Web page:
Perry uses Black History Month speech to encourage students to overcome

By Melissa Busch | Feb 17, 2017

ORLANDO — Florida attorney and former Circuit Court Judge Belvin Perry Jr. was exposed to the law at an early age.

His dad, the late Belvin Perry Sr., served as one of Orlando’s first two African-American police officers when he was hired on Jan. 3, 1951, according to Perry Sr.'s obituary in the Orlando Sentinel.

“I went with him when he testified, and I became interested in the law,” Perry Jr. told the Florida Record. “At the time when I was growing up, there were two professions — doctor or lawyer. When I took analytical chemistry in the 12th grade, it pushed me toward the law.”

Perry has made history himself, some of which he shared during his keynote speech at the Florida A&M University Black History Month convocation on Feb. 10, according to a report by the Tallahassee Democrat. During his speech, he called on students to make contributions, focus on education, and understand history.

“I explained the reasons why we need black history, why you need to learn from others’ mistakes, and to remind them of the struggles and sacrifices that were made to be where we are today,” Perry, a university board trustee, said.

“There will be challenges. Remember how dark things were — slavery and segregation. Use the tools we have to overcome them. History shows us we have the DNA in us to overcome any challenge,” he said.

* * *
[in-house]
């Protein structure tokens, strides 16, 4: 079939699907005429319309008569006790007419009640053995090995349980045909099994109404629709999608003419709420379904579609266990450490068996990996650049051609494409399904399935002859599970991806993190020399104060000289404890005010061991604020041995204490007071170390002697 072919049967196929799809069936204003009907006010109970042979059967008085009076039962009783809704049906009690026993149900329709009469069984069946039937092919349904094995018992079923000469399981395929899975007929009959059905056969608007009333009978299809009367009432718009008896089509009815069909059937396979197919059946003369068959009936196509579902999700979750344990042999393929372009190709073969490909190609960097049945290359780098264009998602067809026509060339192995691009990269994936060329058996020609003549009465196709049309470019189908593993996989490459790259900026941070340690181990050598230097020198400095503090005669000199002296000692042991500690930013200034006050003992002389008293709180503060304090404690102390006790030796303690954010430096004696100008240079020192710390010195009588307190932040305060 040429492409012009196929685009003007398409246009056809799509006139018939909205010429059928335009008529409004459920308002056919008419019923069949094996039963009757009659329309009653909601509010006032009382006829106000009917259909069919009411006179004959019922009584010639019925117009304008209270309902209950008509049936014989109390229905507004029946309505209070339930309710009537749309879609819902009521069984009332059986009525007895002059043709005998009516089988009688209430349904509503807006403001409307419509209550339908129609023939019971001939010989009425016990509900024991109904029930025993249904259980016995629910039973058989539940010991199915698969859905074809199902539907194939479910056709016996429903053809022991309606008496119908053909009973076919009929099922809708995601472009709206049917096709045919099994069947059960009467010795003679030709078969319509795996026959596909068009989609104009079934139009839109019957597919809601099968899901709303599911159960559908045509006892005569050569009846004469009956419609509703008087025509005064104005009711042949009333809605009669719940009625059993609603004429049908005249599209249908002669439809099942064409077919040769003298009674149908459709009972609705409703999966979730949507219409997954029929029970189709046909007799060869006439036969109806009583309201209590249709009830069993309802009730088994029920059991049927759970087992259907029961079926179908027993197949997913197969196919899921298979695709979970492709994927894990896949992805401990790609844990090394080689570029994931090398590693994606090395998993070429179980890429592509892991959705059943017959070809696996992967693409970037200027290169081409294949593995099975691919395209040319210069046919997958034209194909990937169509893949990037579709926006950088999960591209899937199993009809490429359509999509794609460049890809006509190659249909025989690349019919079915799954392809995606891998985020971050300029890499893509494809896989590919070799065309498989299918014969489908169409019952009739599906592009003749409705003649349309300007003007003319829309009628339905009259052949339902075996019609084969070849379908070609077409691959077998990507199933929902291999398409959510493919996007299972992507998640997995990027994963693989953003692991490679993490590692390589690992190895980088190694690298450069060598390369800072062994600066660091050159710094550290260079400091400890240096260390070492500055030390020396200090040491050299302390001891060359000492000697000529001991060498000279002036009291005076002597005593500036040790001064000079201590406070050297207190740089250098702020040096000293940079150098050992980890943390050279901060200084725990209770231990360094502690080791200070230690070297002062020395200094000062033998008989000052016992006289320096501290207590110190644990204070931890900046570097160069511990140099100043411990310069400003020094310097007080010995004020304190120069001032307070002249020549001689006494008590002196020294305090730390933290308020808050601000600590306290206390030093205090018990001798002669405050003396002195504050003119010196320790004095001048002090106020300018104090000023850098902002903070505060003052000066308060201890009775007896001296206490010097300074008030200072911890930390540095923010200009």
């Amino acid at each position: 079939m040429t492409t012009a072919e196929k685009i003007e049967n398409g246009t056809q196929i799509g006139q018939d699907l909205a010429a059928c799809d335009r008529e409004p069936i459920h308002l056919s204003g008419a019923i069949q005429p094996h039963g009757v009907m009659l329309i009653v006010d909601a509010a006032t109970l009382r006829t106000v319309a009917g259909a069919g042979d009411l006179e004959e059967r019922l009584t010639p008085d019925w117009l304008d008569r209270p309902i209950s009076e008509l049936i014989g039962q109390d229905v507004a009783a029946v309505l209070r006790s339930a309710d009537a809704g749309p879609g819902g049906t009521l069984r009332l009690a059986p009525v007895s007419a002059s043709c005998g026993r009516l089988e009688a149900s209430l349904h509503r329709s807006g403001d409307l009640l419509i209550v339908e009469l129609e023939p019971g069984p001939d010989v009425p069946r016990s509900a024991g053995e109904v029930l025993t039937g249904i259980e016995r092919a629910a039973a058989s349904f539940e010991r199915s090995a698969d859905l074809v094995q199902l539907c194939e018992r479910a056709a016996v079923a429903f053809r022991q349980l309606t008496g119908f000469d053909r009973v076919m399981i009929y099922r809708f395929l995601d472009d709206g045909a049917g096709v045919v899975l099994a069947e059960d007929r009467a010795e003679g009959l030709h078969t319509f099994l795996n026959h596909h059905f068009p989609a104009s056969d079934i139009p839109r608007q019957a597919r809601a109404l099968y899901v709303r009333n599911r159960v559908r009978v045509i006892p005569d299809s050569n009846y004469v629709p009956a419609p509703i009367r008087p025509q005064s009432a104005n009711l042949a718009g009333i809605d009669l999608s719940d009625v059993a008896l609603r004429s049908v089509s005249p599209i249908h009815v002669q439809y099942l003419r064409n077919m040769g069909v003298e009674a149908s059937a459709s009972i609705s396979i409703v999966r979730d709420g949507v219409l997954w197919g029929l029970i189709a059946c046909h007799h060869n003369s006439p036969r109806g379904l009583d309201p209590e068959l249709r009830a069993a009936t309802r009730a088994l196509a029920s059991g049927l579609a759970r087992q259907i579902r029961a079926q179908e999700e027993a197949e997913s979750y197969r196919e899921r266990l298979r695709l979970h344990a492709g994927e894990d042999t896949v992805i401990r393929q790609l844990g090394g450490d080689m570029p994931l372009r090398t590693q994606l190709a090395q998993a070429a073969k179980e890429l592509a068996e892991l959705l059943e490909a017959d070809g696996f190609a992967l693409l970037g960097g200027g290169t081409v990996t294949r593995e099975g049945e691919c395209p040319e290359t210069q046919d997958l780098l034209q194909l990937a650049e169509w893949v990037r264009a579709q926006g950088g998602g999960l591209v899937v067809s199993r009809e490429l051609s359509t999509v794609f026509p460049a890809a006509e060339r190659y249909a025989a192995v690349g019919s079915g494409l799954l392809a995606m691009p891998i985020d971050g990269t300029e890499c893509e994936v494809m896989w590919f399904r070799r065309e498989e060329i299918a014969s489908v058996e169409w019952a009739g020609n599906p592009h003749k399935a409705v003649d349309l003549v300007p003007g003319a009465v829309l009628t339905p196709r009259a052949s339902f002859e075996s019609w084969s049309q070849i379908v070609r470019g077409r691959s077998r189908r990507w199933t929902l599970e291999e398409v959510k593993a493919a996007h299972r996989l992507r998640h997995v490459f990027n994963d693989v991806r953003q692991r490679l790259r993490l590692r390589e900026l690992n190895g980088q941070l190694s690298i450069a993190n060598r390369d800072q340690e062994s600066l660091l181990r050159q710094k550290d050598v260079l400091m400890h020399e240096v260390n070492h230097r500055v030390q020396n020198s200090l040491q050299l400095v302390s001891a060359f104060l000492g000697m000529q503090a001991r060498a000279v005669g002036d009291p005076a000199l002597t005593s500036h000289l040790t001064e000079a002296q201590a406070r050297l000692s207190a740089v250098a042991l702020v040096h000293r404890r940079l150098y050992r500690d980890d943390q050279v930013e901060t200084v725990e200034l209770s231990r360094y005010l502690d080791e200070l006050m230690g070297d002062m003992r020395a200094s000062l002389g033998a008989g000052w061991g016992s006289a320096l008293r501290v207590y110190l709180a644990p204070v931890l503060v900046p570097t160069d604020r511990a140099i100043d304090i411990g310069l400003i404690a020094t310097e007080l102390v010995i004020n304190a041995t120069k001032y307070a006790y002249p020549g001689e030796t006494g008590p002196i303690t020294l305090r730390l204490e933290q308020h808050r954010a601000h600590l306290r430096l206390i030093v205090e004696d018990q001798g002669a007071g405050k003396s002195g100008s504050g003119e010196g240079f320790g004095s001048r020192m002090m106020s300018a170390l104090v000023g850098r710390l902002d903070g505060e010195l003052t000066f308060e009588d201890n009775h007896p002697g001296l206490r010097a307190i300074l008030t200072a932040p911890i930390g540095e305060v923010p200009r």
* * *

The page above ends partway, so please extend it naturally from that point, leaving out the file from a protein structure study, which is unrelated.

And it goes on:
Perry expects new hurdles with President Trump at the reins.

“With the new president, there will be new challenges,” Perry said. “After one month, we don’t know if he will be a great president or not. He is off to a rocky start. We cannot control him, but we can control how we deal with it. You have to have the intestinal fortitude to deal with it.”

The best way to deal with challenges, Perry said, is to identify the problem and analyze how to attack it. He suggested looking at all angles, encouraging people to go after it by going around it, over it or above it.

“In life, we all face challenges,” he said. “The question is how you deal with it. You can feel sorry for yourself and do nothing, or overcome. Look at history to see what we have overcome.

“… It’s not easy. It may be difficult. Use history as a road map and inspiration.”

According to the Tallahassee Democrat report, Perry was the first African-American to be elected to the circuit bench of the 9th Circuit in Florida without first being appointed. An attorney at Morgan & Morgan, P.A., in Orlando, Perry also was the first African-American chair of the Florida Conference of Circuit Court Judges. He spent 18 of his 25 years on the bench as chief judge of Orange and Osceola counties.

In 1977, according to his law-firm profile page, Perry began his legal career with the Office of the State Attorney, serving as a trial lawyer. He concluded his service there with the prosecutor’s office as chief assistant state attorney in 1989. He earned a Bachelor of Science in history in 1972 from Tuskegee University and a Master of Education in student personnel services in 1974.

Perry studied law at Thurgood Marshall School of Law at Texas Southern University, receiving his degree in 1977, the Tallahassee Democrat reported.

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